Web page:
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Sunday, May 26, 2013

A Woman's Secret (1949)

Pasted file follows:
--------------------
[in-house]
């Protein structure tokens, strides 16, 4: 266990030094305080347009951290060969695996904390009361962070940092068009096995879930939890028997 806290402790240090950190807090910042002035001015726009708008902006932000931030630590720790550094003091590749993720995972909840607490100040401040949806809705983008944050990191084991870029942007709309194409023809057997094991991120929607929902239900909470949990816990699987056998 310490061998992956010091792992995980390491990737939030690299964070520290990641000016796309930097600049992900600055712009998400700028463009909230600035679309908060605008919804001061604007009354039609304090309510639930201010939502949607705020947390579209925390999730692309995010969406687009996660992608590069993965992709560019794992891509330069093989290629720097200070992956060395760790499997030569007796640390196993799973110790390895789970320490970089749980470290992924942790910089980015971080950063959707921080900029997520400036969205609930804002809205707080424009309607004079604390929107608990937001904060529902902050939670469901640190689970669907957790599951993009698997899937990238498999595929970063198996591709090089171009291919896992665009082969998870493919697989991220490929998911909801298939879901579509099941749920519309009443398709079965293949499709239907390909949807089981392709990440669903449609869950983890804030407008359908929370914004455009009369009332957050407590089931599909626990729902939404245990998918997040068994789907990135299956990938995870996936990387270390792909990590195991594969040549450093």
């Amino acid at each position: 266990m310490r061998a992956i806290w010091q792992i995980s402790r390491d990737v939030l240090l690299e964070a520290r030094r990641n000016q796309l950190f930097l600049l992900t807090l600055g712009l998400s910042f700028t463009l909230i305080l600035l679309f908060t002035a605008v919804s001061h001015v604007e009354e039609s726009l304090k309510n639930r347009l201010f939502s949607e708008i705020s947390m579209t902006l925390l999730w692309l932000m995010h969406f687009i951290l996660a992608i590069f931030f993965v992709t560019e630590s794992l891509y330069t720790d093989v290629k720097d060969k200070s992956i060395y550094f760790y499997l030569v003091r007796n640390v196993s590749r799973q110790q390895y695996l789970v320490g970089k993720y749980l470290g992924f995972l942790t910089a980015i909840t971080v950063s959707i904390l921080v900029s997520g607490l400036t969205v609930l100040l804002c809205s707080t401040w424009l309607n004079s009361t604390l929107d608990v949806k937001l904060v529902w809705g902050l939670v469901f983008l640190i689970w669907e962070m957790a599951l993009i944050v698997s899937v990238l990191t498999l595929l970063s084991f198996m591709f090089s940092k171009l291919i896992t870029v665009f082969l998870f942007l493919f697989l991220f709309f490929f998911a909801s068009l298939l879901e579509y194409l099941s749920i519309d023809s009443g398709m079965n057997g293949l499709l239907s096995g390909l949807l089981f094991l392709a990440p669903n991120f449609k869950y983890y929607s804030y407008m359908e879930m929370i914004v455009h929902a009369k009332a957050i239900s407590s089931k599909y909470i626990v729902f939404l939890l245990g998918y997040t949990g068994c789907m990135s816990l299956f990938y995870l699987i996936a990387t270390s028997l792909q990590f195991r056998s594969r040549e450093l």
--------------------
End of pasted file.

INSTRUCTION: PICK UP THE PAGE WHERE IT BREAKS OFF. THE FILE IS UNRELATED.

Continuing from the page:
When a popular singer and Broadway musical star (Gloria Grahame) is shot, her vocal coach and companion (Maureen O'Hara) confesses to the shooting. As the singer hovers between life and death in a hospital, through a series of flashbacks, we see the events which lead up to the shooting. Based on the novel MORTGAGE ON LIFE by Vicki Baum (GRAND HOTEL) with a screenplay by Herman J. Mankiewicz (CITIZEN KANE) and directed by Nicholas Ray (who would marry Grahame after the movie was completed), one would expect something more than a routine programmer. It's not bad but you know where the film is going and how it's going to conclude almost from the beginning. There's no mystery, no tension, no color (I don't mean that in the literal sense, it's in B&W). Grahame, no surprise, makes for a sexy little minx but since almost all the characters are rather unlikable, one can't really care too much. The exception is a police inspector (Jay C. Flippen) and his amateur sleuthing wife (Mary Philips, LEAVE HER TO HEAVEN) who provide much of the film's humor. Their domestic relationship is reminiscent of the relationship between the police inspector and his wife in Hitchcock's FRENZY, so much so that one wonders if that film's screenwriter Anthony Shaffer had seen the Ray film. With Melvyn Douglas, Bill Williams, Victor Jory, Ann Shoemaker and Ellen Corby.

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